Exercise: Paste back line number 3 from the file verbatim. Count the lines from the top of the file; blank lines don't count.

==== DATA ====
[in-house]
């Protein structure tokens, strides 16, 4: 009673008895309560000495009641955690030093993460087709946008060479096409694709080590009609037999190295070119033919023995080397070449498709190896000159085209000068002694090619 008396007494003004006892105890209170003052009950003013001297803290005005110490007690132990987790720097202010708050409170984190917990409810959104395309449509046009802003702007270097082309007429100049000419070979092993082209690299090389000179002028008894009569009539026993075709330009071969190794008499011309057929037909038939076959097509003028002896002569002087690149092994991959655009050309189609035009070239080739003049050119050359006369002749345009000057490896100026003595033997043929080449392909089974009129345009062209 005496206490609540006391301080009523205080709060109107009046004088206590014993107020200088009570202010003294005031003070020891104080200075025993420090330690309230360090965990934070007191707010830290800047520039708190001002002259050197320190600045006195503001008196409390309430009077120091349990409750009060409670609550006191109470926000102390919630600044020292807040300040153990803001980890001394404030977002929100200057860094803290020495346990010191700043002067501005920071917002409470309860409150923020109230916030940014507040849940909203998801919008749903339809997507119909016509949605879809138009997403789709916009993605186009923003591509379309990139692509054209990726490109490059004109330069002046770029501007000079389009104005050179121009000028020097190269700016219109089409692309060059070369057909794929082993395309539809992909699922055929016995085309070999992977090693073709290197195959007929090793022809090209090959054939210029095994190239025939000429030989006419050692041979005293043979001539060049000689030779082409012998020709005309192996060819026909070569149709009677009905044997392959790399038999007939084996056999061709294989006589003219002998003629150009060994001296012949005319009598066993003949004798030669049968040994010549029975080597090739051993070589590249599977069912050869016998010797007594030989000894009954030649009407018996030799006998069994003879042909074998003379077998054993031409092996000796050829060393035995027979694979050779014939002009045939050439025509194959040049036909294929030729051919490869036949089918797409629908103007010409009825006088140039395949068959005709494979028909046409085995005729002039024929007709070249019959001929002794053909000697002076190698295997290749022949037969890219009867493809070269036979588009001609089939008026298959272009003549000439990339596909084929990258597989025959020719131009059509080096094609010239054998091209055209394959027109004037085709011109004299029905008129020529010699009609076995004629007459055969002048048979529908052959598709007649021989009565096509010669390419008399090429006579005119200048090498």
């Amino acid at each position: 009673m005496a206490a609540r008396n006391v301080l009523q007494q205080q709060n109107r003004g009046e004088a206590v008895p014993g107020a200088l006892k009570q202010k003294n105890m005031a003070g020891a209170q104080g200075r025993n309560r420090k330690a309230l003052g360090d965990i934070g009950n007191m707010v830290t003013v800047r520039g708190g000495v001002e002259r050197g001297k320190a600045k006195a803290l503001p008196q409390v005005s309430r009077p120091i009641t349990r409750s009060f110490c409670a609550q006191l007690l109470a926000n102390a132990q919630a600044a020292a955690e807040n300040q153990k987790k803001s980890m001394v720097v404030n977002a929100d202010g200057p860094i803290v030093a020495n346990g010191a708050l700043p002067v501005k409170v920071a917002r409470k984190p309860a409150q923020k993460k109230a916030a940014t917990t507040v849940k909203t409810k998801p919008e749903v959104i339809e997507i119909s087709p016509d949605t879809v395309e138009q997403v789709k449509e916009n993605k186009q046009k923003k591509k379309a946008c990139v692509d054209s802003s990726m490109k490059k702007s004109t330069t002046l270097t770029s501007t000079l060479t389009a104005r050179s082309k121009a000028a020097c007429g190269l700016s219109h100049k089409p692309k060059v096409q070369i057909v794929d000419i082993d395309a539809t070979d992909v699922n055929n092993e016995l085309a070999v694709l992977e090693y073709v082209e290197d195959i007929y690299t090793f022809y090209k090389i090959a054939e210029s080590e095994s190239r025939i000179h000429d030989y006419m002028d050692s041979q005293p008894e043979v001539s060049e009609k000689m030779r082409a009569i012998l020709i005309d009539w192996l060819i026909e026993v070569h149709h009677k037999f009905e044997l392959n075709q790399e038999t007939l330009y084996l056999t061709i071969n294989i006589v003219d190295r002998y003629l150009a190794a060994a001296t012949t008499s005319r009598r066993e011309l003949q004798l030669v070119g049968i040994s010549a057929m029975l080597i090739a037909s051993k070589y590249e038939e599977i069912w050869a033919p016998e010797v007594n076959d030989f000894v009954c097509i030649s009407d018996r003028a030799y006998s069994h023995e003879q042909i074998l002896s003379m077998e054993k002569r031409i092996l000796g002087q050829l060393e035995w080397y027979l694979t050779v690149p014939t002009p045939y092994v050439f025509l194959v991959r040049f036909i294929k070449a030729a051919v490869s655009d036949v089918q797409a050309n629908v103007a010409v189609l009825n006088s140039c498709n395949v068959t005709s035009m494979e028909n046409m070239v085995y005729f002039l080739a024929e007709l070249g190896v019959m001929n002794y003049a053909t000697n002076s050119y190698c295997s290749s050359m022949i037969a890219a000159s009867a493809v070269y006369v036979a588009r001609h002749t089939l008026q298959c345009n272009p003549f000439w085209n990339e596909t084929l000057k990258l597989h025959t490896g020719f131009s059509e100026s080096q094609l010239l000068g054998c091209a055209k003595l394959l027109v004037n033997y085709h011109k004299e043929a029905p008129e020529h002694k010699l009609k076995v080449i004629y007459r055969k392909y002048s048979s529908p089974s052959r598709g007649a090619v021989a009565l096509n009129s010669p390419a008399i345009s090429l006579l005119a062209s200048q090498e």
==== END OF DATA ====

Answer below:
């Amino acid at each position: 009673m005496a206490a609540r008396n006391v301080l009523q007494q205080q709060n109107r003004g009046e004088a206590v008895p014993g107020a200088l006892k009570q202010k003294n105890m005031a003070g020891a209170q104080g200075r025993n309560r420090k330690a309230l003052g360090d965990i934070g009950n007191m707010v830290t003013v800047r520039g708190g000495v001002e002259r050197g001297k320190a600045k006195a803290l503001p008196q409390v005005s309430r009077p120091i009641t349990r409750s009060f110490c409670a609550q006191l007690l109470a926000n102390a132990q919630a600044a020292a955690e807040n300040q153990k987790k803001s980890m001394v720097v404030n977002a929100d202010g200057p860094i803290v030093a020495n346990g010191a708050l700043p002067v501005k409170v920071a917002r409470k984190p309860a409150q923020k993460k109230a916030a940014t917990t507040v849940k909203t409810k998801p919008e749903v959104i339809e997507i119909s087709p016509d949605t879809v395309e138009q997403v789709k449509e916009n993605k186009q046009k923003k591509k379309a946008c990139v692509d054209s802003s990726m490109k490059k702007s004109t330069t002046l270097t770029s501007t000079l060479t389009a104005r050179s082309k121009a000028a020097c007429g190269l700016s219109h100049k089409p692309k060059v096409q070369i057909v794929d000419i082993d395309a539809t070979d992909v699922n055929n092993e016995l085309a070999v694709l992977e090693y073709v082209e290197d195959i007929y690299t090793f022809y090209k090389i090959a054939e210029s080590e095994s190239r025939i000179h000429d030989y006419m002028d050692s041979q005293p008894e043979v001539s060049e009609k000689m030779r082409a009569i012998l020709i005309d009539w192996l060819i026909e026993v070569h149709h009677k037999f009905e044997l392959n075709q790399e038999t007939l330009y084996l056999t061709i071969n294989i006589v003219d190295r002998y003629l150009a190794a060994a001296t012949t008499s005319r009598r066993e011309l003949q004798l030669v070119g049968i040994s010549a057929m029975l080597i090739a037909s051993k070589y590249e038939e599977i069912w050869a033919p016998e010797v007594n076959d030989f000894v009954c097509i030649s009407d018996r003028a030799y006998s069994h023995e003879q042909i074998l002896s003379m077998e054993k002569r031409i092996l000796g002087q050829l060393e035995w080397y027979l694979t050779v690149p014939t002009p045939y092994v050439f025509l194959v991959r040049f036909i294929k070449a030729a051919v490869s655009d036949v089918q797409a050309n629908v103007a010409v189609l009825n006088s140039c498709n395949v068959t005709s035009m494979e028909n046409m070239v085995y005729f002039l080739a024929e007709l070249g190896v019959m001929n002794y003049a053909t000697n002076s050119y190698c295997s290749s050359m022949i037969a890219a000159s009867a493809v070269y006369v036979a588009r001609h002749t089939l008026q298959c345009n272009p003549f000439w085209n990339e596909t084929l000057k990258l597989h025959t490896g020719f131009s059509e100026s080096q094609l010239l000068g054998c091209a055209k003595l394959l027109v004037n033997y085709h011109k004299e043929a029905p008129e020529h002694k010699l009609k076995v080449i004629y007459r055969k392909y002048s048979s529908p089974s052959r598709g007649a090619v021989a009565l096509n009129s010669p390419a008399i345009s090429l006579l005119a062209s200048q090498e």